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Effective Traffic Management on Company Premises

Managing the traffic around and within your facility, both pedestrian and automated, is an important task.  A good traffic management system will not only make your facility easier to access and navigate, but also protect the health and safety of the staff and customers that frequent it.  The implementation of a traffic management policy will also help to make sure your premises complies with the requirements for traffic routes set out by the Workplace (Health, Safety and Welfare) Regulations 1992.

The traffic products you require will depend on your location and the way you want the traffic in and around your facility to work. A wide range of barrier systems (both pedestrian and vehicle) can be used to channel traffic down appropriate or designated routes, cordon off dangerous areas or areas undergoing repair, as well as managing queues for the benefit of staff and customers.  The type of barrier system needed will depend on the type of traffic it is controlling and the area it is functioning in (for example there is legislation in place requiring the use of specific types of barriers if they are to be used on roads accessed by the public).  Speed ramps can be used to force compliance with a desired speed-limit as well as promoting responsible driving and ensuring safety.   Bollards, parking posts and cones can block off access permanently, conditionally or temporarily, making your facility work the way you want it to work.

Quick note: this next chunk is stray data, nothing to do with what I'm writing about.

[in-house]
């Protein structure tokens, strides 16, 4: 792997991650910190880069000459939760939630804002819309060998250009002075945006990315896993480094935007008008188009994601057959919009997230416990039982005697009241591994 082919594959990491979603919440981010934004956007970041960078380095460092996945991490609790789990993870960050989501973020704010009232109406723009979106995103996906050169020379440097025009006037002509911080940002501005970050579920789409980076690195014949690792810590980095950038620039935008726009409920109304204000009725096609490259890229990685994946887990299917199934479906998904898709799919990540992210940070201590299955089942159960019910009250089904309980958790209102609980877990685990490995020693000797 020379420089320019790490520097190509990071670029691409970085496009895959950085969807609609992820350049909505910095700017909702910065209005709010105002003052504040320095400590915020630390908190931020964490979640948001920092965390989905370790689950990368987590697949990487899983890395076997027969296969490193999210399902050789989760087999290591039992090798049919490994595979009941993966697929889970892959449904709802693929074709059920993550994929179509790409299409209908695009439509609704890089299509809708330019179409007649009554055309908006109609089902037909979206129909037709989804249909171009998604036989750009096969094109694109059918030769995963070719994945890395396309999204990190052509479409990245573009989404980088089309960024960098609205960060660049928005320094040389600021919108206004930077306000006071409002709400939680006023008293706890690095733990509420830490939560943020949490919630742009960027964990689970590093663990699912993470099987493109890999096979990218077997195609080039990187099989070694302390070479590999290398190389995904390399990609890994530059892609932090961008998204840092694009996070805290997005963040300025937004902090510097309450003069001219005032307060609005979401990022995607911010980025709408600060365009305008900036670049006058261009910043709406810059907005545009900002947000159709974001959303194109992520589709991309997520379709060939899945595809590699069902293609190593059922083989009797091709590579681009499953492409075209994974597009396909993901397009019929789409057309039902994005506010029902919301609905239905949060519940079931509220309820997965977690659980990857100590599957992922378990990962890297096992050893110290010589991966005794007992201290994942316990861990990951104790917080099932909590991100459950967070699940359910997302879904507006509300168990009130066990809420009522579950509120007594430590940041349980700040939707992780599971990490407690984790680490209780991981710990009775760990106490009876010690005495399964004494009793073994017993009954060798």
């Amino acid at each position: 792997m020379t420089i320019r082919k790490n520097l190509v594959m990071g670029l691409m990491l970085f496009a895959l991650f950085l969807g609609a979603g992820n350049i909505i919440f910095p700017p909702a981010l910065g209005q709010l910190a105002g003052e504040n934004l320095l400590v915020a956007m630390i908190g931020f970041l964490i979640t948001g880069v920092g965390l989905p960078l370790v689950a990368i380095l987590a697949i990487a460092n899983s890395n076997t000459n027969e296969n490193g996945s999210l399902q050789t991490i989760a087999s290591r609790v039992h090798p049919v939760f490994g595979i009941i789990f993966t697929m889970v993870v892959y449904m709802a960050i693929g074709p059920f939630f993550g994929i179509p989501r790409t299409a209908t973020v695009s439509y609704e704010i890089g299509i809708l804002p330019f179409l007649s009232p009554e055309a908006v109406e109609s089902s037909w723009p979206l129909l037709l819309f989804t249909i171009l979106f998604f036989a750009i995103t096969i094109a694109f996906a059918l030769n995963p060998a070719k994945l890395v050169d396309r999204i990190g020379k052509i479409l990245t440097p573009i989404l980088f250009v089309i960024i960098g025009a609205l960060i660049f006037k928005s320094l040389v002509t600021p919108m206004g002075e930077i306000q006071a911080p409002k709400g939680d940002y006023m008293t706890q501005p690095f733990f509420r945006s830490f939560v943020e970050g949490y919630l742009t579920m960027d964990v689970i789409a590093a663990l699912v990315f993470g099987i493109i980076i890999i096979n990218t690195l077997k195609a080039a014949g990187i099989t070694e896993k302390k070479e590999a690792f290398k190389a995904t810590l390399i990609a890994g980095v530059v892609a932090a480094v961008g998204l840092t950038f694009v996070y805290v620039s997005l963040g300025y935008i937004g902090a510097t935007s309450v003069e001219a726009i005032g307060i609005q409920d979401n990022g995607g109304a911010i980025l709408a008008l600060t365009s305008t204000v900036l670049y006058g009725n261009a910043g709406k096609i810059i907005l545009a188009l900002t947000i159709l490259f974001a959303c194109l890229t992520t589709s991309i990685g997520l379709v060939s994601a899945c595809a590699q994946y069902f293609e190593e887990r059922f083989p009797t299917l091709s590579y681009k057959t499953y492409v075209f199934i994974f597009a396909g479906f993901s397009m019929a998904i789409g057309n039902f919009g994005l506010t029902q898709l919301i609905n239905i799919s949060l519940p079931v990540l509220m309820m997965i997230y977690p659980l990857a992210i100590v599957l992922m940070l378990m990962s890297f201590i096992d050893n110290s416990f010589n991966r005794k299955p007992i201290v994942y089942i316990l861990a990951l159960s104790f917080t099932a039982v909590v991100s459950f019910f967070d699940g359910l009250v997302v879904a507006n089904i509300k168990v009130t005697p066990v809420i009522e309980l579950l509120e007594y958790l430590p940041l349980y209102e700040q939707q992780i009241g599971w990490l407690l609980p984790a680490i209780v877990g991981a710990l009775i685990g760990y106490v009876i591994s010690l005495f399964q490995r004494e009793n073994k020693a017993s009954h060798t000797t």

Tips on Implementing a Traffic Management System

Implementing the right traffic management system can be more complex than you think.  It may include blocking certain routes or spaces and filtering traffic using bollards or barriers, controlling the speed of traffic using speed bumps or signage, and the procedures to take during any maintenance required.  There are a lot of factors to consider.

  • The primary consideration must be the safety of those using your premises. You should conduct a detailed risk assessment that concentrates on risk avoidance rather than mitigation and plan accordingly.
  • Make sure you review your risk assessment regularly and especially when any changes to the traffic to and from your premises take place.
  • Consider what route/routes you would like traffic to take.
  • Consider the traffic routes carefully, especially in terms of who and what is using it and how often.
  • Take into account how much space is available
  • Make sure you have considered access for the young, old and disabled.
  • Do you want to restrict access to your premises or protect staff parking?
  • Remember to try and keep it simple: obvious, quick and easy access to a building will encourage repeat business!
  • Do you want to implement a controlled speed limit?
  • Do the products controlling traffic at your premises match your business image?